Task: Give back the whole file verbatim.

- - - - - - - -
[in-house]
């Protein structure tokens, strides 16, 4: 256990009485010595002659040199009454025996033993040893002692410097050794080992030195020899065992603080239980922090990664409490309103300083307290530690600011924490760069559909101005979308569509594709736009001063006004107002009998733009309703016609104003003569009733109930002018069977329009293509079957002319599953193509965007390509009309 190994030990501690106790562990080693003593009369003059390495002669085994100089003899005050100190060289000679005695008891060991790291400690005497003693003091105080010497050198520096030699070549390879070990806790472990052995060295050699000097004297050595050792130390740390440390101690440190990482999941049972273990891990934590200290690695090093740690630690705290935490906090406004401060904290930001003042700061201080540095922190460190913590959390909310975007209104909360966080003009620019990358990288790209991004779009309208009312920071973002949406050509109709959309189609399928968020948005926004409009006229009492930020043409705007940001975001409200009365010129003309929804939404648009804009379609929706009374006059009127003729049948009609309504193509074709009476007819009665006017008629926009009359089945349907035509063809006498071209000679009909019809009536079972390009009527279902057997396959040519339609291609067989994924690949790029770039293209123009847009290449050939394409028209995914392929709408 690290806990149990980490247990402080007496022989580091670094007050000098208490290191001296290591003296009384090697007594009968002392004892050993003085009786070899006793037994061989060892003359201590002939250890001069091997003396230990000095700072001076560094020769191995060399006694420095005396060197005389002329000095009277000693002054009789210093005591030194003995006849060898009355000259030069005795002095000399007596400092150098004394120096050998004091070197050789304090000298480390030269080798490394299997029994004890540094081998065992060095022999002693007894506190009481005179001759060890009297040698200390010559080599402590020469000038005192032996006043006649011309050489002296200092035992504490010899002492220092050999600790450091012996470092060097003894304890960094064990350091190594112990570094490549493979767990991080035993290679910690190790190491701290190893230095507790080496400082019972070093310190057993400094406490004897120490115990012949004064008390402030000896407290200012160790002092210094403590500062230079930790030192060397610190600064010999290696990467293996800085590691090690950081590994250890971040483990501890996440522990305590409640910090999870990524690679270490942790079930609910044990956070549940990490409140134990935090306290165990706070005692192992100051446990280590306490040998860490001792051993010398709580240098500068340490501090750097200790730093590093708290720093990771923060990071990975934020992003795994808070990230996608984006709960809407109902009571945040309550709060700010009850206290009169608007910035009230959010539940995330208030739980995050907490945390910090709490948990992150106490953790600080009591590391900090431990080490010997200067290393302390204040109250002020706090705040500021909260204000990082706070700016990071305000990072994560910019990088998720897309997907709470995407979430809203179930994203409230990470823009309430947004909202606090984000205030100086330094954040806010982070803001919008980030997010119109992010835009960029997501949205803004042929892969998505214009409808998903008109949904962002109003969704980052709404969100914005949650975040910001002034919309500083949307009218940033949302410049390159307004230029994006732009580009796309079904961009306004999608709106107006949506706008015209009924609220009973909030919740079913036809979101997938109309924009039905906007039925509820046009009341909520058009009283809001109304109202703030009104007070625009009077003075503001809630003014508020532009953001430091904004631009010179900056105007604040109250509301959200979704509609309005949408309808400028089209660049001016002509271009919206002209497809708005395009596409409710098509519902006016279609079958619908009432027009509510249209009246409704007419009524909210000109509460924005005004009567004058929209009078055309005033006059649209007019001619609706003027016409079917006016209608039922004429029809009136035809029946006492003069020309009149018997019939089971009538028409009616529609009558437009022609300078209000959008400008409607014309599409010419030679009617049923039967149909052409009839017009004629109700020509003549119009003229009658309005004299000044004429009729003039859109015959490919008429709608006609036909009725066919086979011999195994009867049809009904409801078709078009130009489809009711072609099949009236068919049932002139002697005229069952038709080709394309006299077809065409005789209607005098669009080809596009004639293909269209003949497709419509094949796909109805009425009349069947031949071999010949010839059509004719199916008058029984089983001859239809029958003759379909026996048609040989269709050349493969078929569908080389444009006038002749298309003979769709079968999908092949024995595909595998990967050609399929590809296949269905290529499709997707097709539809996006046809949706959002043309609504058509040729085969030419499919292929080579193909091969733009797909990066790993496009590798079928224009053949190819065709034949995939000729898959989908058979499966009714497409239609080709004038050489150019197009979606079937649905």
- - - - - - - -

[in-house]
């Protein structure tokens, strides 16, 4: 256990009485010595002659040199009454025996033993040893002692410097050794080992030195020899065992603080239980922090990664409490309103300083307290530690600011924490760069559909101005979308569509594709736009001063006004107002009998733009309703016609104003003569009733109930002018069977329009293509079957002319599953193509965007390509009309 190994030990501690106790562990080693003593009369003059390495002669085994100089003899005050100190060289000679005695008891060991790291400690005497003693003091105080010497050198520096030699070549390879070990806790472990052995060295050699000097004297050595050792130390740390440390101690440190990482999941049972273990891990934590200290690695090093740690630690705290935490906090406004401060904290930001003042700061201080540095922190460190913590959390909310975007209104909360966080003009620019990358990288790209991004779009309208009312920071973002949406050509109709959309189609399928968020948005926004409009006229009492930020043409705007940001975001409200009365010129003309929804939404648009804009379609929706009374006059009127003729049948009609309504193509074709009476007819009665006017008629926009009359089945349907035509063809006498071209000679009909019809009536079972390009009527279902057997396959040519339609291609067989994924690949790029770039293209123009847009290449050939394409028209995914392929709408 690290806990149990980490247990402080007496022989580091670094007050000098208490290191001296290591003296009384090697007594009968002392004892050993003085009786070899006793037994061989060892003359201590002939250890001069091997003396230990000095700072001076560094020769191995060399006694420095005396060197005389002329000095009277000693002054009789210093005591030194003995006849060898009355000259030069005795002095000399007596400092150098004394120096050998004091070197050789304090000298480390030269080798490394299997029994004890540094081998065992060095022999002693007894506190009481005179001759060890009297040698200390010559080599402590020469000038005192032996006043006649011309050489002296200092035992504490010899002492220092050999600790450091012996470092060097003894304890960094064990350091190594112990570094490549493979767990991080035993290679910690190790190491701290190893230095507790080496400082019972070093310190057993400094406490004897120490115990012949004064008390402030000896407290200012160790002092210094403590500062230079930790030192060397610190600064010999290696990467293996800085590691090690950081590994250890971040483990501890996440522990305590409640910090999870990524690679270490942790079930609910044990956070549940990490409140134990935090306290165990706070005692192992100051446990280590306490040998860490001792051993010398709580240098500068340490501090750097200790730093590093708290720093990771923060990071990975934020992003795994808070990230996608984006709960809407109902009571945040309550709060700010009850206290009169608007910035009230959010539940995330208030739980995050907490945390910090709490948990992150106490953790600080009591590391900090431990080490010997200067290393302390204040109250002020706090705040500021909260204000990082706070700016990071305000990072994560910019990088998720897309997907709470995407979430809203179930994203409230990470823009309430947004909202606090984000205030100086330094954040806010982070803001919008980030997010119109992010835009960029997501949205803004042929892969998505214009409808998903008109949904962002109003969704980052709404969100914005949650975040910001002034919309500083949307009218940033949302410049390159307004230029994006732009580009796309079904961009306004999608709106107006949506706008015209009924609220009973909030919740079913036809979101997938109309924009039905906007039925509820046009009341909520058009009283809001109304109202703030009104007070625009009077003075503001809630003014508020532009953001430091904004631009010179900056105007604040109250509301959200979704509609309005949408309808400028089209660049001016002509271009919206002209497809708005395009596409409710098509519902006016279609079958619908009432027009509510249209009246409704007419009524909210000109509460924005005004009567004058929209009078055309005033006059649209007019001619609706003027016409079917006016209608039922004429029809009136035809029946006492003069020309009149018997019939089971009538028409009616529609009558437009022609300078209000959008400008409607014309599409010419030679009617049923039967149909052409009839017009004629109700020509003549119009003229009658309005004299000044004429009729003039859109015959490919008429709608006609036909009725066919086979011999195994009867049809009904409801078709078009130009489809009711072609099949009236068919049932002139002697005229069952038709080709394309006299077809065409005789209607005098669009080809596009004639293909269209003949497709419509094949796909109805009425009349069947031949071999010949010839059509004719199916008058029984089983001859239809029958003759379909026996048609040989269709050349493969078929569908080389444009006038002749298309003979769709079968999908092949024995595909595998990967050609399929590809296949269905290529499709997707097709539809996006046809949706959002043309609504058509040729085969030419499919292929080579193909091969733009797909990066790993496009590798079928224009053949190819065709034949995939000729898959989908058979499966009714497409239609080709004038050489150019197009979606079937649905």